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New International Version Judges 15:6

When the Philistines asked, "Who did this?" they were told, "Samson, the Timnite's son-in-law, because his wife was given to his companion." So the Philistines went up and burned her and her father to death.

English Standard Version

Then the Philistines said, “Who has done this?” And they said, “Samson, the son-in-law of the Timnite, because he has taken his wife and given her to his companion.” And the Philistines came up and burned her and her father with fire.

In https://biblehub.com/judges/15-6.htm, 17 versions translate the expression as burning them with fire. Burning obviously involved fire. Why the redundancy?

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  • Comparing the Biblehub Interlinear of Judges 15:6 with the Biblehub Interlinear of Exodus 3:2 ('the bush was burning with fire') indicates a similar construction, the same noun, but a different verb. This is well worth pursuing for the sake of the highly significant Exodus incident. (Up-voted +1.) . . . And remembering that Abraham ascended the mount with Isaac (to sacrifice him) with fire and a knife in his hand. Not a torch, not a brand, but with fire (itself) in his hand. – Nigel J Oct 1 '20 at 19:27
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The expression, "Burn with fire" is a quintessential Hebraic expression. While it is true that "burn with fire" is technically redundant, it was an expression used to convey a feeling of intensity and complete destruction, ie, not merely scorched. Here is a sample:

  • Ex 12:10 - And you shall not leave any of it over until morning, but whatever is left of it until morning, you shall burn with fire [= completely destroy it]
  • Ex 29:14 - But the flesh of the bull and its hide and its refuse, you shall burn with fire [= completely destroy it] outside the camp; it is a sin offering
  • Lev 8:32 - The remainder of the flesh and of the bread you shall burn in the fire [= completely destroy it].
  • Lev 13:57 - and if it appears again in the garment, whether in the warp or in the woof, or in any article of leather, it is an outbreak; the article with the mark shall be burned in the fire [= completely destroyed].
  • Lev 16:27 - But the bull of the sin offering and the goat of the sin offering, whose blood was brought in to make atonement in the holy place, shall be taken outside the camp, and they shall burn their hides, their flesh, and their refuse in the fire. [= completely destroy it]
  • Deut 7:25 - The graven images of their gods you are to burn with fire [= completely destroy it]; you shall not covet the silver or the gold that is on them, nor take it for yourselves, or you will be snared by it, for it is an abomination to the LORD your God.
  • Josh 11:6 - Then the LORD said to Joshua, "Do not be afraid because of them, for tomorrow at this time I will deliver all of them slain before Israel; you shall hamstring their horses and burn their chariots with fire [= completely destroy them].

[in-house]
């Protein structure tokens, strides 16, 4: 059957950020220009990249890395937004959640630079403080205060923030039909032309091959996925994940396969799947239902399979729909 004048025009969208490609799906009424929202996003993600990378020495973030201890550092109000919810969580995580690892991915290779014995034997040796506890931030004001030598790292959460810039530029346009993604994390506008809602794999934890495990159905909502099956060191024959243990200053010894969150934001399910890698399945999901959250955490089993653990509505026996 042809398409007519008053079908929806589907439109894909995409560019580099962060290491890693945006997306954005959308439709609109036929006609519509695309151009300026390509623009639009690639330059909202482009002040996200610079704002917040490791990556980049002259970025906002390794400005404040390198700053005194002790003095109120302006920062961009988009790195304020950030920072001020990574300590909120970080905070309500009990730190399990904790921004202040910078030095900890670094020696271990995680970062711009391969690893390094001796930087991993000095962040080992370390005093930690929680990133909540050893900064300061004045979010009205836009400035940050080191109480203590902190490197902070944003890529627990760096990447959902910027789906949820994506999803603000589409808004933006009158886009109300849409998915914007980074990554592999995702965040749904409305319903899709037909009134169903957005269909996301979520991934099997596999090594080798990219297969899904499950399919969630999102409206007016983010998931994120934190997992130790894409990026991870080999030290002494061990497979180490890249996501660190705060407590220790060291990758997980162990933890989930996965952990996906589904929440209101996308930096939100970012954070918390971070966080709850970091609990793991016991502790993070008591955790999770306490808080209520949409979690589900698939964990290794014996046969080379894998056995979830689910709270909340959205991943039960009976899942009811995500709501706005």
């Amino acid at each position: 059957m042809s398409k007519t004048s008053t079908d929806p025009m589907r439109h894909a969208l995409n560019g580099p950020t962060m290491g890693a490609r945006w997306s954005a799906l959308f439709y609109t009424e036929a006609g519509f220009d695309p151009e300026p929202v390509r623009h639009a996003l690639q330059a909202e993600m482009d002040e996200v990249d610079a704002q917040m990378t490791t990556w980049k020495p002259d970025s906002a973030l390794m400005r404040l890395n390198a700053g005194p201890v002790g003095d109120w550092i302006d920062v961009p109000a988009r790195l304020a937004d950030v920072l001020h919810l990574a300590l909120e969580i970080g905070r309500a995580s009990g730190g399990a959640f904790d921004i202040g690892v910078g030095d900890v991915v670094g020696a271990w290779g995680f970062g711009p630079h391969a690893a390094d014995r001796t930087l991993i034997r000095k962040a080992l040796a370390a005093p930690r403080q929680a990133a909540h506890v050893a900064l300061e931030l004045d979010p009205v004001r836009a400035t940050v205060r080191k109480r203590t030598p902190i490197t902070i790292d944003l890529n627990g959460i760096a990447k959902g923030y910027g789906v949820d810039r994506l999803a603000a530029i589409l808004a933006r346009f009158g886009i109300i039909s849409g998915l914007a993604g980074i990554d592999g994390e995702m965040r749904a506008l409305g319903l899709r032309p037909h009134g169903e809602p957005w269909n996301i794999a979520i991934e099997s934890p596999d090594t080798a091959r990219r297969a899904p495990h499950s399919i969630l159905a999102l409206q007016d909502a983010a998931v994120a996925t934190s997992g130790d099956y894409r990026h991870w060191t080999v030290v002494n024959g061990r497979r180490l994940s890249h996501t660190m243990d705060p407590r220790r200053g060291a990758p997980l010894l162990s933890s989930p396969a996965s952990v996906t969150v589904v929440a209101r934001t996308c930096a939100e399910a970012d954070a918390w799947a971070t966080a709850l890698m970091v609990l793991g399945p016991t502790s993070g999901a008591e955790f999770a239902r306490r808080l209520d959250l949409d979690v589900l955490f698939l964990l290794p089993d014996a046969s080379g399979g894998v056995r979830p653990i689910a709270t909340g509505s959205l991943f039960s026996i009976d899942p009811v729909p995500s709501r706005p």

• Ps 46:9 - Then the LORD said to Joshua, "Do not be afraid because of them, for tomorrow at this time I will deliver all of them slain before Israel; you shall hamstring their horses and burn their chariots with fire [= completely destroy them].
  • Jer 43:13 - He will also shatter the obelisks of Heliopolis, which is in the land of Egypt; and the temples of the gods of Egypt he will burn with fire [= completely destroy].
  • Eze 23:47 - The company will stone them with stones and cut them down with their swords; they will slay their sons and their daughters and burn their houses with fire [= completely destroy them].

There are two important exceptions to this general pattern of Scripture which will be shown not to be exceptions:

  • Ex 3:2, 3 where the LORD appeared in the burning bush and Moses was instructed to remove his sandals and not come too close or be destroyed.
  • Deut 5:32 discusses the mountain burning with fire (but the mountain was not burned up) showing that, at the giving of the 10 commandments, anyone who came close to the mountain would be destroyed by fire

This supports the frequent contention that God, in His capacity as perfectly Holy, is described as a "consuming fire" and sinners cannot stand in the presence of such a holy God. Heb 12:29, Deut 4:24, 9:3, Ps 50:3, Isa 29:6, 30:27, 30, 33:14, Ex 24:17, etc.

Thus, Judges 15:6 has a sense of ritual cleansing a judgement. The Pulpit commentary agrees:

Verse 6. - And the Philistines... burnt her and her father with fire. See Judges 14:15. It appears from Genesis 38:24; Leviticus 20:14; Leviticus 21:9; Joshua 7:15, 25, that burning with fire was a judicial punishment among the Hebrews. Possibly the Philistines, in their fear of Samson, and perhaps also from a rude sense of justice, inflicted this punishment upon the Thimnathite and her father as the real authors of the destruction of their corn-fields, by giving Samson so unheard-of provocation. Note the fact of the identical fate overtaking Samson's wife which she had sought to escape by base treachery (cf. John 11:48 with what actually happened).

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